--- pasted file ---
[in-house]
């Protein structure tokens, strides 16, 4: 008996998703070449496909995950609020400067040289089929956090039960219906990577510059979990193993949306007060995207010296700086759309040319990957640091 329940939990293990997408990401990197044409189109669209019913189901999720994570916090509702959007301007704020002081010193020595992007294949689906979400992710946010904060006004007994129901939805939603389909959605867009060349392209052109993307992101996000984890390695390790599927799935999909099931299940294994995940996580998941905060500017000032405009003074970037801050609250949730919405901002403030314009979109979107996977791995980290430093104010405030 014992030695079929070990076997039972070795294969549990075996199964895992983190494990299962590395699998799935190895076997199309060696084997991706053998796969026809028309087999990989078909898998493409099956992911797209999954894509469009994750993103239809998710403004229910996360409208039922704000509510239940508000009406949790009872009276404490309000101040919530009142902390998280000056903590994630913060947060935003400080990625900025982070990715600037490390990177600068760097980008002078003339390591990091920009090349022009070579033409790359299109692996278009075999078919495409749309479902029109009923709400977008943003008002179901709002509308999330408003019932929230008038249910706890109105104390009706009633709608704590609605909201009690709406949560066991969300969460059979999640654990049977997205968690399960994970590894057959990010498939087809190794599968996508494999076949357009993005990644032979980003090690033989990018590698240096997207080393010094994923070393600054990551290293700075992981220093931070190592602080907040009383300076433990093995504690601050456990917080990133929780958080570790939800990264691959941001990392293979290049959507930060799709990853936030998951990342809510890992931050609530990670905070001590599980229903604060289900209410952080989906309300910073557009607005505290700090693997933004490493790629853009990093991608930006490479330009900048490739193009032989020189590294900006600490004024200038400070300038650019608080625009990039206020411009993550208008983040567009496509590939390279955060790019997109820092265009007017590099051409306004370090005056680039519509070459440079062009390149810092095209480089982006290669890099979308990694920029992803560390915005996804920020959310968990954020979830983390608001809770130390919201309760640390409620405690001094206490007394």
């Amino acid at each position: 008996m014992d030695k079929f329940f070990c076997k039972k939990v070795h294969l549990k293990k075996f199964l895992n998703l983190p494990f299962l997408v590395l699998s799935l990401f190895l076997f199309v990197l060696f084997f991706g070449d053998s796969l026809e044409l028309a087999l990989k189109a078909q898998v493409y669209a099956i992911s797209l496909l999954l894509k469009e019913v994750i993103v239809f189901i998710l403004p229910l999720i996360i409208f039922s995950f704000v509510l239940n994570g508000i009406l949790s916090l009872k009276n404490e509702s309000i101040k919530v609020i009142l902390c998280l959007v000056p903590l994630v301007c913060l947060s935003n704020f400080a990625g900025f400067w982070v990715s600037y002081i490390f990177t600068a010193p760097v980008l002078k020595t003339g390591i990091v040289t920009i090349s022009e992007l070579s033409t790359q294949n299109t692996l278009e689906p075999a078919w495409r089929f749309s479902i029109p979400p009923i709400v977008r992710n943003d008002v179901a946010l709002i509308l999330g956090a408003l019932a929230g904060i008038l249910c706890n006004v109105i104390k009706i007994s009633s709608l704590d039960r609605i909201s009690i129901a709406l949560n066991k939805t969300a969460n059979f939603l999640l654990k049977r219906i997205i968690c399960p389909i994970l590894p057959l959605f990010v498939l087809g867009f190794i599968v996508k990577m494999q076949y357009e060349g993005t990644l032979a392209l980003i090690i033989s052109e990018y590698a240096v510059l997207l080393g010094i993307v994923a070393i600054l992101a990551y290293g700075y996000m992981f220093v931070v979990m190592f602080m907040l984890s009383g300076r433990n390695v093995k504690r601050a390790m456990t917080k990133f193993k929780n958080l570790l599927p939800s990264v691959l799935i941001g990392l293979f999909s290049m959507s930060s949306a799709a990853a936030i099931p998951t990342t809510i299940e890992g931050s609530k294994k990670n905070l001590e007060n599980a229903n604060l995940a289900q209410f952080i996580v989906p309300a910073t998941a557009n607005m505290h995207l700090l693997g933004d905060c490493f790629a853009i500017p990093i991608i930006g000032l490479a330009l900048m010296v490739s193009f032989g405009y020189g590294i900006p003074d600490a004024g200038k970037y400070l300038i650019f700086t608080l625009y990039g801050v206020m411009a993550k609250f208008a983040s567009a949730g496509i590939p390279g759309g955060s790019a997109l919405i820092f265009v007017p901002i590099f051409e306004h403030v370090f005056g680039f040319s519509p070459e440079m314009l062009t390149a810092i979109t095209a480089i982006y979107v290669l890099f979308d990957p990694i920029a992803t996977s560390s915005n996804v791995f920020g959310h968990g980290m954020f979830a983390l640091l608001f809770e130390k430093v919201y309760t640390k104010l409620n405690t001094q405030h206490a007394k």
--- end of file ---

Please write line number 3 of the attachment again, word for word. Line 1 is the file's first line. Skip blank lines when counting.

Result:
């Amino acid at each position: 008996m014992d030695k079929f329940f070990c076997k039972k939990v070795h294969l549990k293990k075996f199964l895992n998703l983190p494990f299962l997408v590395l699998s799935l990401f190895l076997f199309v990197l060696f084997f991706g070449d053998s796969l026809e044409l028309a087999l990989k189109a078909q898998v493409y669209a099956i992911s797209l496909l999954l894509k469009e019913v994750i993103v239809f189901i998710l403004p229910l999720i996360i409208f039922s995950f704000v509510l239940n994570g508000i009406l949790s916090l009872k009276n404490e509702s309000i101040k919530v609020i009142l902390c998280l959007v000056p903590l994630v301007c913060l947060s935003n704020f400080a990625g900025f400067w982070v990715s600037y002081i490390f990177t600068a010193p760097v980008l002078k020595t003339g390591i990091v040289t920009i090349s022009e992007l070579s033409t790359q294949n299109t692996l278009e689906p075999a078919w495409r089929f749309s479902i029109p979400p009923i709400v977008r992710n943003d008002v179901a946010l709002i509308l999330g956090a408003l019932a929230g904060i008038l249910c706890n006004v109105i104390k009706i007994s009633s709608l704590d039960r609605i909201s009690i129901a709406l949560n066991k939805t969300a969460n059979f939603l999640l654990k049977r219906i997205i968690c399960p389909i994970l590894p057959l959605f990010v498939l087809g867009f190794i599968v996508k990577m494999q076949y357009e060349g993005t990644l032979a392209l980003i090690i033989s052109e990018y590698a240096v510059l997207l080393g010094i993307v994923a070393i600054l992101a990551y290293g700075y996000m992981f220093v931070v979990m190592f602080m907040l984890s009383g300076r433990n390695v093995k504690r601050a390790m456990t917080k990133f193993k929780n958080l570790l599927p939800s990264v691959l799935i941001g990392l293979f999909s290049m959507s930060s949306a799709a990853a936030i099931p998951t990342t809510i299940e890992g931050s609530k294994k990670n905070l001590e007060n599980a229903n604060l995940a289900q209410f952080i996580v989906p309300a910073t998941a557009n607005m505290h995207l700090l693997g933004d905060c490493f790629a853009i500017p990093i991608i930006g000032l490479a330009l900048m010296v490739s193009f032989g405009y020189g590294i900006p003074d600490a004024g200038k970037y400070l300038i650019f700086t608080l625009y990039g801050v206020m411009a993550k609250f208008a983040s567009a949730g496509i590939p390279g759309g955060s790019a997109l919405i820092f265009v007017p901002i590099f051409e306004h403030v370090f005056g680039f040319s519509p070459e440079m314009l062009t390149a810092i979109t095209a480089i982006y979107v290669l890099f979308d990957p990694i920029a992803t996977s560390s915005n996804v791995f920020g959310h968990g980290m954020f979830a983390l640091l608001f809770e130390k430093v919201y309760t640390k104010l409620n405690t001094q405030h206490a007394k």